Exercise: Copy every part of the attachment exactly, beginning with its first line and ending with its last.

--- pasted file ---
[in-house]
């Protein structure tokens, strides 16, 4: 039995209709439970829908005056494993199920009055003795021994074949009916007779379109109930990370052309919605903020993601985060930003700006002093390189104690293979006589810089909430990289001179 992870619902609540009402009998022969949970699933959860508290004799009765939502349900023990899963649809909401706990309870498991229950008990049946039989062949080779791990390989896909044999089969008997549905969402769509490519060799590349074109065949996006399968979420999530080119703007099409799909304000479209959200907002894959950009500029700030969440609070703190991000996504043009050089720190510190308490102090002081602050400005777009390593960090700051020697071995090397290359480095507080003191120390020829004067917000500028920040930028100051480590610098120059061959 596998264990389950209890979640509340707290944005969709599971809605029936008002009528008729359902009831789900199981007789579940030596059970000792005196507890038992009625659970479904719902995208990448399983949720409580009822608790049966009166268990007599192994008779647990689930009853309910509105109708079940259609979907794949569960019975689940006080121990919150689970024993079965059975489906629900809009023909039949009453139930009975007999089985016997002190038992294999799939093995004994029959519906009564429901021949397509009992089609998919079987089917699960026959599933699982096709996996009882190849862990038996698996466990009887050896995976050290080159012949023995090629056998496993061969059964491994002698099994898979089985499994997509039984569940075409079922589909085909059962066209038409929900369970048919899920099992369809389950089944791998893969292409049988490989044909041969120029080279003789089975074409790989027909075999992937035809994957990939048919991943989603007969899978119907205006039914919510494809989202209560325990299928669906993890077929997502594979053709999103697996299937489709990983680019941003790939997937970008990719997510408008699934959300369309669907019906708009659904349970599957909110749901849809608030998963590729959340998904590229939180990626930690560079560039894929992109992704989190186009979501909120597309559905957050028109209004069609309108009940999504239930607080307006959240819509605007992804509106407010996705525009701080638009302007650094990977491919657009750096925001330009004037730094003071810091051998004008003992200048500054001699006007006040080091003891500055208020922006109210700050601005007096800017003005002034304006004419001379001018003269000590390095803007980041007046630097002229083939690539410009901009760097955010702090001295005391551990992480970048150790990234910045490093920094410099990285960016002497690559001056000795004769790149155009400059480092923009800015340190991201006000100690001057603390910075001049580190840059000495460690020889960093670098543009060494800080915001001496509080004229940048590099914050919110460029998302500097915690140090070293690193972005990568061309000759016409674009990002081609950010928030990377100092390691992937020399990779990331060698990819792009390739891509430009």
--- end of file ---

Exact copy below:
[in-house]
């Protein structure tokens, strides 16, 4: 039995209709439970829908005056494993199920009055003795021994074949009916007779379109109930990370052309919605903020993601985060930003700006002093390189104690293979006589810089909430990289001179 992870619902609540009402009998022969949970699933959860508290004799009765939502349900023990899963649809909401706990309870498991229950008990049946039989062949080779791990390989896909044999089969008997549905969402769509490519060799590349074109065949996006399968979420999530080119703007099409799909304000479209959200907002894959950009500029700030969440609070703190991000996504043009050089720190510190308490102090002081602050400005777009390593960090700051020697071995090397290359480095507080003191120390020829004067917000500028920040930028100051480590610098120059061959 596998264990389950209890979640509340707290944005969709599971809605029936008002009528008729359902009831789900199981007789579940030596059970000792005196507890038992009625659970479904719902995208990448399983949720409580009822608790049966009166268990007599192994008779647990689930009853309910509105109708079940259609979907794949569960019975689940006080121990919150689970024993079965059975489906629900809009023909039949009453139930009975007999089985016997002190038992294999799939093995004994029959519906009564429901021949397509009992089609998919079987089917699960026959599933699982096709996996009882190849862990038996698996466990009887050896995976050290080159012949023995090629056998496993061969059964491994002698099994898979089985499994997509039984569940075409079922589909085909059962066209038409929900369970048919899920099992369809389950089944791998893969292409049988490989044909041969120029080279003789089975074409790989027909075999992937035809994957990939048919991943989603007969899978119907205006039914919510494809989202209560325990299928669906993890077929997502594979053709999103697996299937489709990983680019941003790939997937970008990719997510408008699934959300369309669907019906708009659904349970599957909110749901849809608030998963590729959340998904590229939180990626930690560079560039894929992109992704989190186009979501909120597309559905957050028109209004069609309108009940999504239930607080307006959240819509605007992804509106407010996705525009701080638009302007650094990977491919657009750096925001330009004037730094003071810091051998004008003992200048500054001699006007006040080091003891500055208020922006109210700050601005007096800017003005002034304006004419001379001018003269000590390095803007980041007046630097002229083939690539410009901009760097955010702090001295005391551990992480970048150790990234910045490093920094410099990285960016002497690559001056000795004769790149155009400059480092923009800015340190991201006000100690001057603390910075001049580190840059000495460690020889960093670098543009060494800080915001001496509080004229940048590099914050919110460029998302500097915690140090070293690193972005990568061309000759016409674009990002081609950010928030990377100092390691992937020399990779990331060698990819792009390739891509430009």